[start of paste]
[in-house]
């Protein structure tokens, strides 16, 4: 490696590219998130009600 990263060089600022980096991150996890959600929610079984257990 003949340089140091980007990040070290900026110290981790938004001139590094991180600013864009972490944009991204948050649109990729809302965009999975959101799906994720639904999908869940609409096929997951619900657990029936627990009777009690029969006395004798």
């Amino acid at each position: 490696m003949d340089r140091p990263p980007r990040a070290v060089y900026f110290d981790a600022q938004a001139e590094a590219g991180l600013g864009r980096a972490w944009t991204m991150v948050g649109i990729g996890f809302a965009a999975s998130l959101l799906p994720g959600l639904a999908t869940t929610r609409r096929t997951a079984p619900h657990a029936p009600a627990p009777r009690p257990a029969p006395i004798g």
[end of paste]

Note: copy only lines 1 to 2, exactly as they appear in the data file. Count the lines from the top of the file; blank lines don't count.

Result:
[in-house]
């Protein structure tokens, strides 16, 4: 490696590219998130009600 990263060089600022980096991150996890959600929610079984257990 003949340089140091980007990040070290900026110290981790938004001139590094991180600013864009972490944009991204948050649109990729809302965009999975959101799906994720639904999908869940609409096929997951619900657990029936627990009777009690029969006395004798």